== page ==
India To Launch Exclusive Satellite To Track Natural Disasters

Nov 01, 2005

In the wake of the recent earthquake which caused havoc in India and Pakistan, killing thousands of people, the Government of India has decided to launch an exclusive satellite that can track natural disasters, a top official said.

G Madhavan Nair, chief of Indian Space Research Organization (ISRO), stated in Bangalore that India would launch the Radar Imaging Satellite (RISAT), configured for disaster management, with in a couple of years.

"Most of the disasters that happen relate to climate or the weather, like cyclones or the floods have, and we have to look through the clouds. The radar imaging satellites has become important. We are working on that and we hope such satellites will be operational within a couple of years," Nair told a function to celebrate the 32nd foundation day of the Bangalore chapter of premier business school, Indian Institute of Management.

India, which has launched 10 remote sensing satellites since 1988 in addition to several broadcast satellites, launched this year a satellite that can map every house and street in the sub-continent.

CARTOSAT-1 would help urban and rural planning, land and water management, relief operations and environmental assessments.

Experts say some 56 million Indians are hit by disaster each year but there is no long-term policy to prepare for and manage these natural and man-made calamities.

A recent report on the calamities said that on average, disasters in India kill 5,063 people, affect more than 56 million people and cost some 1.88 billion dollars every year.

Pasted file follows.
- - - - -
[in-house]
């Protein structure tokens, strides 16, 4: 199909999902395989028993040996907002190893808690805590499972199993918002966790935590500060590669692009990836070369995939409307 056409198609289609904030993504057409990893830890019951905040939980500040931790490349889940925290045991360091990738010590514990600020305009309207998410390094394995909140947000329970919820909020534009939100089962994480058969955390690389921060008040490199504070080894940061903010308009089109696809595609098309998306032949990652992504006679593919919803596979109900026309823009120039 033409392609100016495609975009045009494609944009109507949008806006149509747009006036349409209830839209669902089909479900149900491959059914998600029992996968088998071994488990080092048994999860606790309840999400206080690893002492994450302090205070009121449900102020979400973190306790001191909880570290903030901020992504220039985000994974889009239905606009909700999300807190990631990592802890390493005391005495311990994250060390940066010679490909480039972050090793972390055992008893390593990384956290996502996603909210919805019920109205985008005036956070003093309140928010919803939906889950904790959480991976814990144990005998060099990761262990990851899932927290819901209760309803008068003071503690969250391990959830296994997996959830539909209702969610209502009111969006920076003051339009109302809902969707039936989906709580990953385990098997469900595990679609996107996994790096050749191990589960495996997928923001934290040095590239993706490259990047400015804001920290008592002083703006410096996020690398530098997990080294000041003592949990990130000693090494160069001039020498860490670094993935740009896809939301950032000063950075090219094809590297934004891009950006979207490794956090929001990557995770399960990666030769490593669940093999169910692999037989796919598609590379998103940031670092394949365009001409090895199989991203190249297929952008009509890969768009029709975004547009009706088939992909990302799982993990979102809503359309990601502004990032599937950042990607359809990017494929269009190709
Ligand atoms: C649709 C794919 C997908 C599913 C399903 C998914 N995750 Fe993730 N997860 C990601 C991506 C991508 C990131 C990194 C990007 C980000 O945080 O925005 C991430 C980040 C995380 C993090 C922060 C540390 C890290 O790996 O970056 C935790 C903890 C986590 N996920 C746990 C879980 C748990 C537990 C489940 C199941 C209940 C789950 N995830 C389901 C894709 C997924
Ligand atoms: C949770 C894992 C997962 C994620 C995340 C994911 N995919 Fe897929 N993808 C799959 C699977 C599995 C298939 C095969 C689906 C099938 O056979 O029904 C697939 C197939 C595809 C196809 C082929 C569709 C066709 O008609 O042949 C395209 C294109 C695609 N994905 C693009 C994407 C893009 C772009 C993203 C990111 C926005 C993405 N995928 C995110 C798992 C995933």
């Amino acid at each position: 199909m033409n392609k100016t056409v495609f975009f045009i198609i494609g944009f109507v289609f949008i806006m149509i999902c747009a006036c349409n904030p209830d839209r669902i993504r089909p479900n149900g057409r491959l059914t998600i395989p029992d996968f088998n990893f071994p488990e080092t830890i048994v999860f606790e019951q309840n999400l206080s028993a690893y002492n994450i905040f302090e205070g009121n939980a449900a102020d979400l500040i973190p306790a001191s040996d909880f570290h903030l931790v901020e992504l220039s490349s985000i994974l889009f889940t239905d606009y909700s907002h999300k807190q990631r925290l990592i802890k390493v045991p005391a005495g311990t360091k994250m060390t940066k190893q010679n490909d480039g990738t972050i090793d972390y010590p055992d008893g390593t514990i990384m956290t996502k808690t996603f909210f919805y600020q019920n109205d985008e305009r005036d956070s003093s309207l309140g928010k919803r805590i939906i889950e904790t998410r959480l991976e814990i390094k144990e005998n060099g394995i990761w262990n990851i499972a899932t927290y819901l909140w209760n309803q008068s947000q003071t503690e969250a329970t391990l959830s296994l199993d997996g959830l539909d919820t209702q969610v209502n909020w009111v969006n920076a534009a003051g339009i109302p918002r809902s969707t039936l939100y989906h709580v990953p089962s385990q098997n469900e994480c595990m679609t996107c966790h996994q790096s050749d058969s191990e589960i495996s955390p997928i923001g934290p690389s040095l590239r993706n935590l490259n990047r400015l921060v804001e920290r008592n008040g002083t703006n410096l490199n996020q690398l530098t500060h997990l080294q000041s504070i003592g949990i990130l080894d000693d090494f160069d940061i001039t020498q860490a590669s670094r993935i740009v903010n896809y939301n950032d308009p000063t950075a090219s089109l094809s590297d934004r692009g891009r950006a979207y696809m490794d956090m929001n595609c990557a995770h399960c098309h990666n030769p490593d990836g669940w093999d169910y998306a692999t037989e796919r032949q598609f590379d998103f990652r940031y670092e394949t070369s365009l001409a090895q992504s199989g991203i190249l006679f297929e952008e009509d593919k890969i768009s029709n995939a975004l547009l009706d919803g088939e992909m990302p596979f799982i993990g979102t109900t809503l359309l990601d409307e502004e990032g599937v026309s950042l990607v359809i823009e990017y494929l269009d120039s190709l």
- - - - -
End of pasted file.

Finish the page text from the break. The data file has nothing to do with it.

It said floods hit 11.2 per cent of the land and 28 percent is hit by drought.

More than half the land is vulnerable to earthquakes and the 7,516-km (4,700-mile) coastline is whipped by cyclones that pummel the eastern coast, specially in Orissa and Andhra Pradesh.

Copyright 2005 by Space Daily, Distributed United Press International

Explore further: Black hole chokes on a swallowed star

add to favorites email to friend print save as pdf

Related Stories

Scientists make strides in tsunami warning since 2004

Dec 19, 2014

The 2004 tsunami led to greater global cooperation and improved techniques for detecting waves that could reach faraway shores, even though scientists still cannot predict when an earthquake will strike.

India launches biggest ever rocket into space

Dec 18, 2014

India successfully launched its biggest ever rocket on Thursday carrying an unmanned capsule which could one day send astronauts into space, as the country ramps up its ambitious space programme.

Underfire Uber ramps up rider safety

Dec 17, 2014

Uber is ramping up driver background checks and other security measures worldwide after the smartphone-focused car-sharing service was banned in New Delhi following the alleged rape of a passenger.

Sixth launch for Ariane 5 this year

Dec 08, 2014

An Ariane 5 has lifted off from Europe's Spaceport in Kourou, French Guiana and delivered two telecom satellites into their planned orbits.

Recommended for you

Black hole chokes on a swallowed star

10 hours ago

A five-year analysis of an event captured by a tiny telescope at McDonald Observatory and followed up by telescopes on the ground and in space has led astronomers to believe they witnessed a giant black hole ...

NOAA's DSCOVR going to a 'far out' orbit

10 hours ago

Many satellites that monitor the Earth orbit relatively close to the planet, while some satellites that monitor the sun orbit our star. DSCOVR will keep an eye on both, with a focus on the sun. To cover both ...

Cosmic puzzle settled: Comets give us shooting stars

14 hours ago

Suspicions that shooting stars come from comet dust, transformed into fiery streaks as they hit Earth's atmosphere, have been bolstered by Europe's Rosetta space mission, scientists reported Monday.

Swarm of microprobes to head for Jupiter

16 hours ago

A swarm of tiny probes each with a different sensor could be fired into the clouds of Jupiter and grab data as they fall before burning up in the gas giant planet's atmosphere. The probes would last an estimated ...

User comments : 0

Please sign in to add a comment. Registration is free, and takes less than a minute. Read more

Click here to reset your password.
Sign in to get notified via email when new comments are made.